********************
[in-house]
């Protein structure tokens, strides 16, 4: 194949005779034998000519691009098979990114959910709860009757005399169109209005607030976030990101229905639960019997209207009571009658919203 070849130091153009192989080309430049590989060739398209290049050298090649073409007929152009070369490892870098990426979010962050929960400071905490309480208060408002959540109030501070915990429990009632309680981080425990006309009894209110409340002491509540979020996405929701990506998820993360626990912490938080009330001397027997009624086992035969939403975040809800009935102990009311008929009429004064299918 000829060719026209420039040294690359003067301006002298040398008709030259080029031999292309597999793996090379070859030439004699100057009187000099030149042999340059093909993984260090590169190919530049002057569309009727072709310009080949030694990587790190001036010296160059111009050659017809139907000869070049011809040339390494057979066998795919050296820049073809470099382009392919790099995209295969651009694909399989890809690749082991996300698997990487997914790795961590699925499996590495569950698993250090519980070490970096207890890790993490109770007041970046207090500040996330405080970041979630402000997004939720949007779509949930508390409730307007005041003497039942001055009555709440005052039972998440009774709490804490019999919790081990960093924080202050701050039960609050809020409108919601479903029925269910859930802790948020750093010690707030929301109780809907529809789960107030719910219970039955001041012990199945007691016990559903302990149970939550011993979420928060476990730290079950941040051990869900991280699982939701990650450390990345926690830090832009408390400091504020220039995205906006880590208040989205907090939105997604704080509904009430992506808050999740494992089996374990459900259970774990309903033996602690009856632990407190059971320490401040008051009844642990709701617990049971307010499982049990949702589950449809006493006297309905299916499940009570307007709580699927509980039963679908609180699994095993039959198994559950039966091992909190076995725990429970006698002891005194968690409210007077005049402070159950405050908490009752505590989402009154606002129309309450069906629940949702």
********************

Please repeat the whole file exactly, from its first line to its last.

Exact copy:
[in-house]
């Protein structure tokens, strides 16, 4: 194949005779034998000519691009098979990114959910709860009757005399169109209005607030976030990101229905639960019997209207009571009658919203 070849130091153009192989080309430049590989060739398209290049050298090649073409007929152009070369490892870098990426979010962050929960400071905490309480208060408002959540109030501070915990429990009632309680981080425990006309009894209110409340002491509540979020996405929701990506998820993360626990912490938080009330001397027997009624086992035969939403975040809800009935102990009311008929009429004064299918 000829060719026209420039040294690359003067301006002298040398008709030259080029031999292309597999793996090379070859030439004699100057009187000099030149042999340059093909993984260090590169190919530049002057569309009727072709310009080949030694990587790190001036010296160059111009050659017809139907000869070049011809040339390494057979066998795919050296820049073809470099382009392919790099995209295969651009694909399989890809690749082991996300698997990487997914790795961590699925499996590495569950698993250090519980070490970096207890890790993490109770007041970046207090500040996330405080970041979630402000997004939720949007779509949930508390409730307007005041003497039942001055009555709440005052039972998440009774709490804490019999919790081990960093924080202050701050039960609050809020409108919601479903029925269910859930802790948020750093010690707030929301109780809907529809789960107030719910219970039955001041012990199945007691016990559903302990149970939550011993979420928060476990730290079950941040051990869900991280699982939701990650450390990345926690830090832009408390400091504020220039995205906006880590208040989205907090939105997604704080509904009430992506808050999740494992089996374990459900259970774990309903033996602690009856632990407190059971320490401040008051009844642990709701617990049971307010499982049990949702589950449809006493006297309905299916499940009570307007709580699927509980039963679908609180699994095993039959198994559950039966091992909190076995725990429970006698002891005194968690409210007077005049402070159950405050908490009752505590989402009154606002129309309450069906629940949702």